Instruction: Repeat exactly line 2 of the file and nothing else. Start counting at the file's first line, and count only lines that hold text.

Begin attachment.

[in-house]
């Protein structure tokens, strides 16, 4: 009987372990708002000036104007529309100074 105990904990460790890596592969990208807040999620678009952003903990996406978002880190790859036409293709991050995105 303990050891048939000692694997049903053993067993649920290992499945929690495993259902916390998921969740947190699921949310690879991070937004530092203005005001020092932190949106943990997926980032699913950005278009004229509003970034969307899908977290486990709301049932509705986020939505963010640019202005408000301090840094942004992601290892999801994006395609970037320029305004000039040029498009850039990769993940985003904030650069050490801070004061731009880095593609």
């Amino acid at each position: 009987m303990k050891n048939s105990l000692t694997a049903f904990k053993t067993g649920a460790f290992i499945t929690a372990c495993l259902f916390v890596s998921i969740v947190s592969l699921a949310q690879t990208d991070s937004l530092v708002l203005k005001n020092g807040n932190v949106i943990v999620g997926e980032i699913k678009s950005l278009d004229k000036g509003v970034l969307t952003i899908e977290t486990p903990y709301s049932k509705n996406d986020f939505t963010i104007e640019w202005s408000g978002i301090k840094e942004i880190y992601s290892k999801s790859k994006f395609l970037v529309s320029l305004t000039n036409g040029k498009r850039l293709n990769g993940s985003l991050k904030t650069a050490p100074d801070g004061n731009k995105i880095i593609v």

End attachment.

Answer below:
């Protein structure tokens, strides 16, 4: 009987372990708002000036104007529309100074 105990904990460790890596592969990208807040999620678009952003903990996406978002880190790859036409293709991050995105 303990050891048939000692694997049903053993067993649920290992499945929690495993259902916390998921969740947190699921949310690879991070937004530092203005005001020092932190949106943990997926980032699913950005278009004229509003970034969307899908977290486990709301049932509705986020939505963010640019202005408000301090840094942004992601290892999801994006395609970037320029305004000039040029498009850039990769993940985003904030650069050490801070004061731009880095593609």